It is increasingly recognized that the environmental impact of beef production, due to the cow’s digestive system, is one of the worst sources of methane emissions, a potent greenhouse gas. This is one of the reasons why more and more people are choosing a vegetarian diet, favoring white meat over red meat and labeling beef production as “unsustainable.” But is that really the case? Is all beef the same, from an environmental standpoint? Is meat from intensive production, with cattle nourished on high-protein feed, more damaging than that from grass-fed cows, who have a lower growth rate and need more land?
The scientific community has been divided for some time over this argument. A number of reports demonstrate that the use of pasture in beef production has beneficial effects on the environment, such as CO2 sequestration from the atmosphere, and yet other studies claim the opposite: that a bovine diet based on cereals and high-protein grains is the most efficient and creates the least negative impact.
In this vein, the new report Grazed and Confused was recently published by FCRN (Food Climate Research Network), part of a research center at the University of Oxford, claiming that grass-fed beef production is no less damaging to the environment.
“Switching to grass-fed beef and dairy does not solve the climate problem—only a reduction in consumption of livestock products will do that,” says one of the report’s authors, Pete Smith of the University of Aberdeen.
While aware of the fact that meat, and beef in particular, is one of the foods with the greatest environmental impact (it is estimated that cattle farming is responsible for 14.5% of global greenhouse gas emissions), Slow Food believes that taking only emissions into consideration as the exclusive benchmark to evaluate two types of farming as different as that of pasture-raised and intensive is not enough and risks being misleading.
It is only one factor in a much more complex equation. Grass-fed farming, other than having an important social, cultural, ethical and environmental value, provides a series of particularly important ecological services in the long term: ruminant hooves open the soil so that it better absorbs rainwater (reducing the risk of landslides and ground instability); their grazing keeps grasses under control and helps keep pastures from becoming wild again (reducing the extremity of fires); and, their manure directly fertilizes the soil, assuring the continuous production of grasses.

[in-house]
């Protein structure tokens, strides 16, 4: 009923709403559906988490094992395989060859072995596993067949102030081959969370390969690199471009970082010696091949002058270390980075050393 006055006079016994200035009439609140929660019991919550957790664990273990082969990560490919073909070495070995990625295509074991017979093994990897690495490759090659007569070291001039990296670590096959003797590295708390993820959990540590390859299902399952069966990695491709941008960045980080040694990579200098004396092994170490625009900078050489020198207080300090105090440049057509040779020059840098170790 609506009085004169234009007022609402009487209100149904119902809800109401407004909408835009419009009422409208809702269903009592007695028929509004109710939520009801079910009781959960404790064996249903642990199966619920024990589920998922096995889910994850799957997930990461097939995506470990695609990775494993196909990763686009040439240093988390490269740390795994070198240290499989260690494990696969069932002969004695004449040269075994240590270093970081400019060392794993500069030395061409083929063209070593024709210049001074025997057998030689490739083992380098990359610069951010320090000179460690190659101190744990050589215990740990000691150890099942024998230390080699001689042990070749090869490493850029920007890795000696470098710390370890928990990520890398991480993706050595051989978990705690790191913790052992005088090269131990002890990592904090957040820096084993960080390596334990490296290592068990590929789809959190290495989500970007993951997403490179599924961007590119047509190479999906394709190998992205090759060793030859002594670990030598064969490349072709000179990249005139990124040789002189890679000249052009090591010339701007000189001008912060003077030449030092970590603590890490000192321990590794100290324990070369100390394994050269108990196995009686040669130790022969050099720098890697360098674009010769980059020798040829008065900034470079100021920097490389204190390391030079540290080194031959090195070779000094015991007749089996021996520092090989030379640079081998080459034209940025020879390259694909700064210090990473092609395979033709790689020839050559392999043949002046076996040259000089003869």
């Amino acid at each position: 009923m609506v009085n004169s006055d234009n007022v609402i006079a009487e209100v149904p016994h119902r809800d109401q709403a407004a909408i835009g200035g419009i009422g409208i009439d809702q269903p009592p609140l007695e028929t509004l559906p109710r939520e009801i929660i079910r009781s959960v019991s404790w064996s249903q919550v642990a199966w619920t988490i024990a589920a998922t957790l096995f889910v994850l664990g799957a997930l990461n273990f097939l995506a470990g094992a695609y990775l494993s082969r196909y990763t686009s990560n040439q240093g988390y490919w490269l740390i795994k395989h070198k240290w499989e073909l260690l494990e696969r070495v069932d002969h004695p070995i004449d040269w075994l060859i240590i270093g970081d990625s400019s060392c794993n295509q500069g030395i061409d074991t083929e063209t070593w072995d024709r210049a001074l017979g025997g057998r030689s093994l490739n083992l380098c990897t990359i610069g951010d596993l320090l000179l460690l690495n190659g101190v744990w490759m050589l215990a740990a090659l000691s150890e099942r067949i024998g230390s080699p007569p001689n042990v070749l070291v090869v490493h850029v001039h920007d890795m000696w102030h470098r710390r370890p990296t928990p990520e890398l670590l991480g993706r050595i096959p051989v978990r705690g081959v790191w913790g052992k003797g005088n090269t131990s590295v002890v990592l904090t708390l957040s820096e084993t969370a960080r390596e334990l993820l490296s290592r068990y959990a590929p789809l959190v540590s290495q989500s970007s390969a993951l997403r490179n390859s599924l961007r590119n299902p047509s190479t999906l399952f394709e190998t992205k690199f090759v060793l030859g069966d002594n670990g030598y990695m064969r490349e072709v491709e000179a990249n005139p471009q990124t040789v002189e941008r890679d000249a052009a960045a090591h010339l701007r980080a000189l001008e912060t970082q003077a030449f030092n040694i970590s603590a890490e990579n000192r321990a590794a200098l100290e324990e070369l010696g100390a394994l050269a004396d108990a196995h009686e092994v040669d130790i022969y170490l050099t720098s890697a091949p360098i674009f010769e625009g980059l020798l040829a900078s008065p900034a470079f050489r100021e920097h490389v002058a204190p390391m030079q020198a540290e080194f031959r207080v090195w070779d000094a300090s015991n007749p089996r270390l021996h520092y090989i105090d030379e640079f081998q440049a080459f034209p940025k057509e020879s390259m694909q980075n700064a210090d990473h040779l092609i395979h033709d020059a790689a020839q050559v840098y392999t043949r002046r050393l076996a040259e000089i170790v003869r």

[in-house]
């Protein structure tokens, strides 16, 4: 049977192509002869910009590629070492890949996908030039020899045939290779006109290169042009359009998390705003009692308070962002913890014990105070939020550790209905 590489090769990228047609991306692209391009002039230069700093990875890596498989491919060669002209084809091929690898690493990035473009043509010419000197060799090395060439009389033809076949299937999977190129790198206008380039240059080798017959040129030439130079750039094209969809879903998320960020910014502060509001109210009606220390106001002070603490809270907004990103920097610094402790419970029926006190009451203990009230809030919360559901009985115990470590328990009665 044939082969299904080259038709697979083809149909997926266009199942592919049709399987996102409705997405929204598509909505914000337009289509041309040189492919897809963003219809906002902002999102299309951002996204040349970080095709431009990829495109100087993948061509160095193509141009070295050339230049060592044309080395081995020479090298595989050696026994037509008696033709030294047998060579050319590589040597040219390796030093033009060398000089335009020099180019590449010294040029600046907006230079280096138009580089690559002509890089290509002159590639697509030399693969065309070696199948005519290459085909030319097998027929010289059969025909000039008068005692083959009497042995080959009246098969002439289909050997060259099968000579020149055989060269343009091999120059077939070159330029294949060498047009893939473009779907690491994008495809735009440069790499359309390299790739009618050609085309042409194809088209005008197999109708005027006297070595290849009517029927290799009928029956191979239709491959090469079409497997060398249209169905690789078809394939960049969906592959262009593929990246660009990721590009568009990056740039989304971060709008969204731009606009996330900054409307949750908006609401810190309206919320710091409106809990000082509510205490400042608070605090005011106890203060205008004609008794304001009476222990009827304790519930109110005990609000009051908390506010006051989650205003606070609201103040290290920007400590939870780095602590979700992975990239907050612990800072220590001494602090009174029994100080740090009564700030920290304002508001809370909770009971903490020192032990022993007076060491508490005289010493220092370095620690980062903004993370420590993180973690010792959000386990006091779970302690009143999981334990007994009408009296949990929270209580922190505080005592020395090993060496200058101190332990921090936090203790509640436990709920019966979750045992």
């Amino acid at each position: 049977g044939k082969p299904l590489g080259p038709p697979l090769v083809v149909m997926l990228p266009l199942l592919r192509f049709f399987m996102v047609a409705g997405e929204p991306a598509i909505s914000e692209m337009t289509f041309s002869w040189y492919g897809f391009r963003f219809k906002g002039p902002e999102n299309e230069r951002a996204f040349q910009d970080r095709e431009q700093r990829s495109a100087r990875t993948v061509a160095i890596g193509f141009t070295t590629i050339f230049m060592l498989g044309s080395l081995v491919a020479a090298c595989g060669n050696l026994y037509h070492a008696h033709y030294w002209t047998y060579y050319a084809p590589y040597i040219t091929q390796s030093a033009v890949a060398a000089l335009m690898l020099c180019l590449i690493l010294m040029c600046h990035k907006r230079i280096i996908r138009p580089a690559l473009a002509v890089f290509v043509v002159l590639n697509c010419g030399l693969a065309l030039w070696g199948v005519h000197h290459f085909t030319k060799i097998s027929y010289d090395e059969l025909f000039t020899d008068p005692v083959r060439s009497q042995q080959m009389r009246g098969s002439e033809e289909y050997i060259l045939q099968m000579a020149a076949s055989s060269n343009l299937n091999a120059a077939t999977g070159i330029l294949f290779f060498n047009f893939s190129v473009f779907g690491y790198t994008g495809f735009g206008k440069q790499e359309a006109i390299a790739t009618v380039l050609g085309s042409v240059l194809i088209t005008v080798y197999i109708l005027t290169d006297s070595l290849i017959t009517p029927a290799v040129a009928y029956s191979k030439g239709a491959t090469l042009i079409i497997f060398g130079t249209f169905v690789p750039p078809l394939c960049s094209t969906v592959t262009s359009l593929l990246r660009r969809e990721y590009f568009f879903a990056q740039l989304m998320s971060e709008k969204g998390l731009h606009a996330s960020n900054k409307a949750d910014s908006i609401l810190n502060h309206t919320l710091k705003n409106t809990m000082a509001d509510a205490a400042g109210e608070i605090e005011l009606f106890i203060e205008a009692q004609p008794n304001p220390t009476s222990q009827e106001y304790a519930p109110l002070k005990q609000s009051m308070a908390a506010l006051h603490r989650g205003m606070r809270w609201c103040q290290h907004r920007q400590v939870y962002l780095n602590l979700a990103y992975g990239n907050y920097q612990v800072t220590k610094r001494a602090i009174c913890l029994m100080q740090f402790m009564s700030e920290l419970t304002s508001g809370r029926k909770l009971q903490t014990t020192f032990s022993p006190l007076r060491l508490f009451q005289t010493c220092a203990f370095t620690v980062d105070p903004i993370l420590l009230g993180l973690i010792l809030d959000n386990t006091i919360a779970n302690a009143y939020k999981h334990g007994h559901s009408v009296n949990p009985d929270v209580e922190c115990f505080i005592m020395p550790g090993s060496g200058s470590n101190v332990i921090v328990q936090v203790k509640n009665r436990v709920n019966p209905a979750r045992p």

Recent news reports that from an animal ethology point of view, grass-fed cattle are able as they feed to choose the varieties of grass that they prefer and which are better adapted to their well-being. Consequently, the quality of the meat and milk of animals fed with natural pasture grasses is superior and pasture-raised animals have a better quality of life.
The use of grass grazing in farming assumes, however, a radical and complex shift in the paradigm and system regarding the relationship between humans, animals and the land.
Grazing means fewer cows, less meat consumption, improved animal welfare, increased care of the soil, and, ultimately, shifting from specialization to diversification in farming systems so that they become more representative of closed-loop systems (with diverse positive environmental outcomes, such as waste recycling and waste management).
For this reason we need an analysis based on new indicators representing a holistic approach and that takes into consideration diverse factors such as the nutritional value of animal feed, long-term impacts, and animal welfare.
As long as the only parameter to assess the sustainability of a product is based on emissions we will not have the full picture needed to enable us to buy as informed consumers.
Slow Food hopes that the scientific community will work in this direction, concentrating on the costs and benefits typical of two distant and different livestock farming and food production systems.
We are convinced that the type of farming can make all the difference (think of the devastating impact of feedlots and intensive mega-farms), but the choice of quality meat must be made along with a massive reduction in the consumption of animal products, in favor of a plant-based diet.
Source: The Conversation